It is a very good thing that the Nation‘s Chris Hayes has a weekend show on MSNBC. The panelists are smart and the lively conversations dig deeper than virtually anything else on cable news. (The same can be said for MSNBC‘s Melissa Harris-Perry.)
In other words, sounds like a recipe for trouble. And trouble arrived after a Memorial Day show that aired on May 27. Here’s the clip that caused the controversy. To me, his words sound carefully measured, and I think you get a better sense of that tone from seeing the clip rather than from reading a transcript (ad viewing courtesy of MSNBC):
There was an immediate outcry from some conservative bloggers, who railed against Hayes for disrespecting the troops on such a solemn day. (Conor Friesdorf has a great piece at the Atlantic responding to many of those critics.) Lively debates broke out on Twitter, with progressive commentators and journalists supporting Hayes and arguing that both the show in total and these comments in particular were being misrepresented.
But the next day Hayes issued an apology, saying he was “deeply sorry” and “truly sorry.” But it is difficult (for me) to square the apology with the words that caused the controversy. He correctly points out that he, as a TV host, is removed from the very real experience of the wars–as are most people. Asking questions about that fact was a key part of the point of the show. He goes on to say that this distance from the war makes it easy to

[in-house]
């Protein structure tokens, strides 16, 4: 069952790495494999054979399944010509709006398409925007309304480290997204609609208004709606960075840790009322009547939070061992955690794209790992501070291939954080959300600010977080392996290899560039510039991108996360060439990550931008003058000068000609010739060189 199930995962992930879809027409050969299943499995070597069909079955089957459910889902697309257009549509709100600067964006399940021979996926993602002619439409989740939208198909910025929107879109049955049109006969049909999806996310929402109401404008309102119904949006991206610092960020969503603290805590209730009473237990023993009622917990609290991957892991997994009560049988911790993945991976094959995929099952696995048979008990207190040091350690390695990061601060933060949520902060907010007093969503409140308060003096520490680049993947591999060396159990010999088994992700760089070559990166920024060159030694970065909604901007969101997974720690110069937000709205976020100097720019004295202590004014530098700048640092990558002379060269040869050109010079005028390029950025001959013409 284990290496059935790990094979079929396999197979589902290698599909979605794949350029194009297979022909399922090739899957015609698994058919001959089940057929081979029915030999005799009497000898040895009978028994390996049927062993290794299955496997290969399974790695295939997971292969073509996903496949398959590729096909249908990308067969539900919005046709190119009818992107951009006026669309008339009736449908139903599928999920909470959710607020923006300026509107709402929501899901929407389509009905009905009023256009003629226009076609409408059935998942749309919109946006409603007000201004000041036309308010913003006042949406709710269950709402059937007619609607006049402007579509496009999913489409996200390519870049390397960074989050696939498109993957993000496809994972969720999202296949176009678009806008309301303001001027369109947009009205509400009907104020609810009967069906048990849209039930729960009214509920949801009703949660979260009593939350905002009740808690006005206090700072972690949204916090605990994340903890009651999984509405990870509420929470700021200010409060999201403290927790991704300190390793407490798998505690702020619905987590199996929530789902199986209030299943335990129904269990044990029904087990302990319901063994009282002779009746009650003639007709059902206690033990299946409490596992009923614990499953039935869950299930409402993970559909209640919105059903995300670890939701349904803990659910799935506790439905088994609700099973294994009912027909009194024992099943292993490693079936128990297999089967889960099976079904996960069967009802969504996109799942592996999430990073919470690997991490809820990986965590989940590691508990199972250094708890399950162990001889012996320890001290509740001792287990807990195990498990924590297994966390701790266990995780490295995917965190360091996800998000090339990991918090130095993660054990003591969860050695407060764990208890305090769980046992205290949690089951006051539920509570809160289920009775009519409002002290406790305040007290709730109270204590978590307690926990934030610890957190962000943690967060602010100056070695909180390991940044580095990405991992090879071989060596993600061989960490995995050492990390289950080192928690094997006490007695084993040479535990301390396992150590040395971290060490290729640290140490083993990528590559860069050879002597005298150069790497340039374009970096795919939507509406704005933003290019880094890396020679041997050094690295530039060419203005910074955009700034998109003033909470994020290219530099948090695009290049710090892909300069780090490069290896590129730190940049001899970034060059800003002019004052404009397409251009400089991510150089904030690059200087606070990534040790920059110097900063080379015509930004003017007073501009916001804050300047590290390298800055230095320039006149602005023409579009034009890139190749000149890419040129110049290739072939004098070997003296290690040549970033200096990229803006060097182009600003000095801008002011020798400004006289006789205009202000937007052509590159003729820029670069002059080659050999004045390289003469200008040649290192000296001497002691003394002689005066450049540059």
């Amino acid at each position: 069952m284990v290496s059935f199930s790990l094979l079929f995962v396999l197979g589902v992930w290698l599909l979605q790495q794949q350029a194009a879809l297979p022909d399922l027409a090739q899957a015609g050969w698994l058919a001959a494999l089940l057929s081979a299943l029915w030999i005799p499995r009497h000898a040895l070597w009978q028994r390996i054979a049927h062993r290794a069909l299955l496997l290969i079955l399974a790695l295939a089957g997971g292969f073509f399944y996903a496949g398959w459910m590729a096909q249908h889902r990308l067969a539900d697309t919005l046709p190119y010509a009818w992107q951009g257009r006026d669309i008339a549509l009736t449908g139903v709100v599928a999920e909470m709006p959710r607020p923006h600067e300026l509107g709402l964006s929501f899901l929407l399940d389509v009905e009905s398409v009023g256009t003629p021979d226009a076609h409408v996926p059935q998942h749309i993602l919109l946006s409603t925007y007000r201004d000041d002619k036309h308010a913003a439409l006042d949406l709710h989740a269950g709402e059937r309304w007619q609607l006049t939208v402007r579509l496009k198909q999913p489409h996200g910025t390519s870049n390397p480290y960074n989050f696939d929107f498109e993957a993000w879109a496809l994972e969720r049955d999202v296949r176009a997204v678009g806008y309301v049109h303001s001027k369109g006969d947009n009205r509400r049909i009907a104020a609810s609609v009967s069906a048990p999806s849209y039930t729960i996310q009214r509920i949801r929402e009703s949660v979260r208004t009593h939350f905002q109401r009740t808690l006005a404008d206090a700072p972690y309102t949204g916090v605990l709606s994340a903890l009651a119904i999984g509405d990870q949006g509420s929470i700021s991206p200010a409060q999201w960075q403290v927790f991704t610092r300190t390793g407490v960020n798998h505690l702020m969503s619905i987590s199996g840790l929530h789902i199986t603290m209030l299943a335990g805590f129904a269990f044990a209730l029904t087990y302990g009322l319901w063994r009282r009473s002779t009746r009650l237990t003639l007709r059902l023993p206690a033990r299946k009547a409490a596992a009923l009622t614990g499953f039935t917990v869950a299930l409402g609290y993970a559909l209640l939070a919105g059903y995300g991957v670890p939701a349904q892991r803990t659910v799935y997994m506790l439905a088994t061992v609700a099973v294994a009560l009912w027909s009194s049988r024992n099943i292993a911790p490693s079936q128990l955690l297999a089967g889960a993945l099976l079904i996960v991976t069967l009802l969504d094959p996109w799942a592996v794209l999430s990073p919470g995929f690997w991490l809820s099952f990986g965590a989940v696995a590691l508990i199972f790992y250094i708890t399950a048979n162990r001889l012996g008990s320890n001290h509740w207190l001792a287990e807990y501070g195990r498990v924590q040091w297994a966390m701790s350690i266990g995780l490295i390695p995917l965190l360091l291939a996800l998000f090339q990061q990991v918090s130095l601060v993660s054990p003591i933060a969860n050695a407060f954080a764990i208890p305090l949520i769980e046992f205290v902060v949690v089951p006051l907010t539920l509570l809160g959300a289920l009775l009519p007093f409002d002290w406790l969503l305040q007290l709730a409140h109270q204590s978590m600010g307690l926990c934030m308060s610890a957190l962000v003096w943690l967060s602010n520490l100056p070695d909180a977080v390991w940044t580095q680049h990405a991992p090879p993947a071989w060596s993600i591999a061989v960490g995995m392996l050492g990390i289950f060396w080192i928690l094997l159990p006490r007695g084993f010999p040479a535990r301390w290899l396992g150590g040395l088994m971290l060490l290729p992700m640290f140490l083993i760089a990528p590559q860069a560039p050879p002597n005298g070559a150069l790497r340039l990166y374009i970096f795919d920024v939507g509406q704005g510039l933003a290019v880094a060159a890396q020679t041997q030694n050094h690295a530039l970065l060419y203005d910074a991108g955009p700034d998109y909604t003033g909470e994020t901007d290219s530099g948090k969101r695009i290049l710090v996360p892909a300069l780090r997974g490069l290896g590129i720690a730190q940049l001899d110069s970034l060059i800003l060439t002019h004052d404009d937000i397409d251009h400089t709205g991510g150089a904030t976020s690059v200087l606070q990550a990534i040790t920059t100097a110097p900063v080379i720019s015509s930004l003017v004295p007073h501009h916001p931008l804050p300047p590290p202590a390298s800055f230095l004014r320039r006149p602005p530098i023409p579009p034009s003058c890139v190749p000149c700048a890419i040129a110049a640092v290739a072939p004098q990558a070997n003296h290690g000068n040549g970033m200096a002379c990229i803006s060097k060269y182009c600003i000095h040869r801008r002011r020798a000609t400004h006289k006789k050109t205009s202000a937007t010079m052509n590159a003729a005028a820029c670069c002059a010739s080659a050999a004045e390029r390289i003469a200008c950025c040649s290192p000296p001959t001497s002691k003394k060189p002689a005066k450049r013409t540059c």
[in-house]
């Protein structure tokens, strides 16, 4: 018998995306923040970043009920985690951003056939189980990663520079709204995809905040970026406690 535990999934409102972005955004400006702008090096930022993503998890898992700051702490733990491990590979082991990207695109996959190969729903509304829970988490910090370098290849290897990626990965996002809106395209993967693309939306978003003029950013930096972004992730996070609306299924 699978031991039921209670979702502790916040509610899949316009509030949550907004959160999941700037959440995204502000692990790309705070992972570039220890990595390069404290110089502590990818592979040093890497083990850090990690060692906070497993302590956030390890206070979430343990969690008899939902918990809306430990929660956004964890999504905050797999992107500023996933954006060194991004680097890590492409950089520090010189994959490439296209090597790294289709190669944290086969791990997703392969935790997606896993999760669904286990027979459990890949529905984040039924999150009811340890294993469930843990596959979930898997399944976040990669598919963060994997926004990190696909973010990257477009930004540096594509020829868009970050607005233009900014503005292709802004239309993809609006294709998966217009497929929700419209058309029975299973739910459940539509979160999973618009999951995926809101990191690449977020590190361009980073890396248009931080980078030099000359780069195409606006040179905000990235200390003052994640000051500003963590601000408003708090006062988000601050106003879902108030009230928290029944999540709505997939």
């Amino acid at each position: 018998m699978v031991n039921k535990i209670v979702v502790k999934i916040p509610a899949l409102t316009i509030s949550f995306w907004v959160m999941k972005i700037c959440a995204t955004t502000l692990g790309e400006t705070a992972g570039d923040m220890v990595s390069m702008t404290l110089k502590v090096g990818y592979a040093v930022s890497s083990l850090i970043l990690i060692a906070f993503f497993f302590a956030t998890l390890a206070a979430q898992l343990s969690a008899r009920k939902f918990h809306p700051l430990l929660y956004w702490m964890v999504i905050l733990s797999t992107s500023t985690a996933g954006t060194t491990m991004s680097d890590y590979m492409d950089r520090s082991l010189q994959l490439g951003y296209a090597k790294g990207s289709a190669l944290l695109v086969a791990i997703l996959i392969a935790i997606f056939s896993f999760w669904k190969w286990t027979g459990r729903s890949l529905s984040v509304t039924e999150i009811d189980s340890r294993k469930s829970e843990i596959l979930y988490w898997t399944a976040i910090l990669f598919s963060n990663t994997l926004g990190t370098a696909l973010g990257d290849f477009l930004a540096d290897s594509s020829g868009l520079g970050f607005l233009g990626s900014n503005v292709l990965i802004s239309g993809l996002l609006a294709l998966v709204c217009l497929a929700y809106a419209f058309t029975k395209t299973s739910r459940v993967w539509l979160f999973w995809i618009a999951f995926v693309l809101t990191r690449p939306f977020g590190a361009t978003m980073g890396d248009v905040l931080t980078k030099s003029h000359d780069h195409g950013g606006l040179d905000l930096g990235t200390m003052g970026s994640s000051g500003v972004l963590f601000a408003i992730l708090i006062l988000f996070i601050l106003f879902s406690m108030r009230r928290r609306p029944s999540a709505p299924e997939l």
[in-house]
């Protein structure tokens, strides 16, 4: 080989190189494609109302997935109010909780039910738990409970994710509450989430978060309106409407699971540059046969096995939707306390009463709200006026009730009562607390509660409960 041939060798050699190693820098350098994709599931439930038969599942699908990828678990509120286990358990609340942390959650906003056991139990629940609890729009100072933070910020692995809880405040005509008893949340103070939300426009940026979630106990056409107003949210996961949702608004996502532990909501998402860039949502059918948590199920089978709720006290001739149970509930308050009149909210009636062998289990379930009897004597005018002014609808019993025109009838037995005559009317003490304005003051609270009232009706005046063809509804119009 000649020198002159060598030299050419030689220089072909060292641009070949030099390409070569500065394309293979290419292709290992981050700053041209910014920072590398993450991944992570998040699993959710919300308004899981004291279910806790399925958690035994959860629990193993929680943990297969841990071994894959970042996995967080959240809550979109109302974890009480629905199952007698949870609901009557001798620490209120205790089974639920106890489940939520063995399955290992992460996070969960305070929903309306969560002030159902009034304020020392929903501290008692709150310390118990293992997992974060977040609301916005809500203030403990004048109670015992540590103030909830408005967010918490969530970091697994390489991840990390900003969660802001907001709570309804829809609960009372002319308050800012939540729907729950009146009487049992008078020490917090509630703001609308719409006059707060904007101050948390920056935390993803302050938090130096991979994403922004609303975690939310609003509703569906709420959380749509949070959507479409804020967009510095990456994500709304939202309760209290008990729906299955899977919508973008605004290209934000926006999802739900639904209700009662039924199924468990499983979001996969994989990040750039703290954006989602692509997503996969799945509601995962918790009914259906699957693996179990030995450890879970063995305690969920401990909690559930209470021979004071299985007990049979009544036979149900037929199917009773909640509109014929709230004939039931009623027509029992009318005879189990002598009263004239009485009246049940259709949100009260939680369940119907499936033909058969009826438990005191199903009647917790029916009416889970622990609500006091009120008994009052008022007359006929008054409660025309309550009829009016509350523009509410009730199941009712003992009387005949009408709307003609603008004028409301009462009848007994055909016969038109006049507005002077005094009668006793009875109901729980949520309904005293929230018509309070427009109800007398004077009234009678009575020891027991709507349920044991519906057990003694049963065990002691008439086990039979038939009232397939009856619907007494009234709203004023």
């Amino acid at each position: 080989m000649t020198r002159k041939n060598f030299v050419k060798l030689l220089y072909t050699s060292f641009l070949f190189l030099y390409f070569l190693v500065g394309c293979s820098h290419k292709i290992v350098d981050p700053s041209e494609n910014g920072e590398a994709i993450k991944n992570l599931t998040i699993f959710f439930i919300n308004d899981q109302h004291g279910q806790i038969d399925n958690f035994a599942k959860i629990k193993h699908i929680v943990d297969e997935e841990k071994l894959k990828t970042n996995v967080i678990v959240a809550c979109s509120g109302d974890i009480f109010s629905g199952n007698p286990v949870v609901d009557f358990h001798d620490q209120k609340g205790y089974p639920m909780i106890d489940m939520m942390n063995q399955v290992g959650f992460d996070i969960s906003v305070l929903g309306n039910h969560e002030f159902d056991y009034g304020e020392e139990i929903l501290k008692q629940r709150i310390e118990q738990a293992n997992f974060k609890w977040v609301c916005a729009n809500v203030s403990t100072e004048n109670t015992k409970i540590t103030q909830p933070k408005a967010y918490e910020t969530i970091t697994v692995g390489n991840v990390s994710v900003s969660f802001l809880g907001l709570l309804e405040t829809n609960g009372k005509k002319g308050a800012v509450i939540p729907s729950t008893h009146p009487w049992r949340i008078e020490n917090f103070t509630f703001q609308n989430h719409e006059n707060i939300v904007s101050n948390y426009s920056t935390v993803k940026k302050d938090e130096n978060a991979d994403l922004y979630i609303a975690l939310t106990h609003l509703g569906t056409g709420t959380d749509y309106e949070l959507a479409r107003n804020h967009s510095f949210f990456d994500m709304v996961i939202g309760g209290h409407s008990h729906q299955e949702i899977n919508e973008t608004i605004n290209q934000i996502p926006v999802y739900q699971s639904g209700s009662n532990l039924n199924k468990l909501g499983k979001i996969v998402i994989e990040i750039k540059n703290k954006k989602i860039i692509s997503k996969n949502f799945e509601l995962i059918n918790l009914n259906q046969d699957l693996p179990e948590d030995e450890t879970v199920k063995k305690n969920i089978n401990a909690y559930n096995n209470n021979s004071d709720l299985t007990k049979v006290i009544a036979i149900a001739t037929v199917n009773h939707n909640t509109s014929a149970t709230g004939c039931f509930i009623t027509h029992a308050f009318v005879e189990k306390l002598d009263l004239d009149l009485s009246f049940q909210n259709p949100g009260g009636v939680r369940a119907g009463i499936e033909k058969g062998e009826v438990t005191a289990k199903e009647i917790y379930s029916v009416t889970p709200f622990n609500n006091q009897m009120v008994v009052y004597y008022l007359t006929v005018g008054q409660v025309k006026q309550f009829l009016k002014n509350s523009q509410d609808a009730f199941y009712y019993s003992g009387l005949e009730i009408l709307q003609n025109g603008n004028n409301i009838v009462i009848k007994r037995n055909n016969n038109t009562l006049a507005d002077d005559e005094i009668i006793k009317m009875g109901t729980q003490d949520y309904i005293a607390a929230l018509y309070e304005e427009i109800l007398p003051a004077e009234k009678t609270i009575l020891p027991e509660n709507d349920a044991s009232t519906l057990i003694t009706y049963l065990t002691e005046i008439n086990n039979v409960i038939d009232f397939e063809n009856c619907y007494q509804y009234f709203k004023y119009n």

not ask questions about the direction of our strategy in Afghanistan, and to assuage our own collective guilt about this disconnect with a pro-forma ritual that we observe briefly before returning to our barbecues.
It’s hard to argue with that–but, again, that doesn’t really get at the comments that sparked the controversy. He closes by writing that
in seeking to discuss the civilian/military divide and the social distance between those who fight and those who don’t, I ended up reinforcing it, conforming to a stereotype of a removed pundit whose views are not anchored in the very real and very wrenching experience of this long decade of war
Whatever the faults with how he phrased his original comments–and I frankly don’t find any–the point he was making was that the automatic, uncritical rhetoric about war heroism can serve to constrain discussions about war policy. He was not at all callous or flippant in making this case–as he says at the end, “I could be wrong.” If anything, the critical feedback seems to have convinced him that he was.
There is no indication that Hayes was pressured by MSNBC management; he says the decision was his own. But it’s important to note that pressure from above affected MSNBC hosts like Phil Donahue and Keith Olbermann–the former was fired for being too critical of the Iraq War.
If anything, it seems Hayes proved his point about the boundaries of our discourse about war–and not in the way he intended.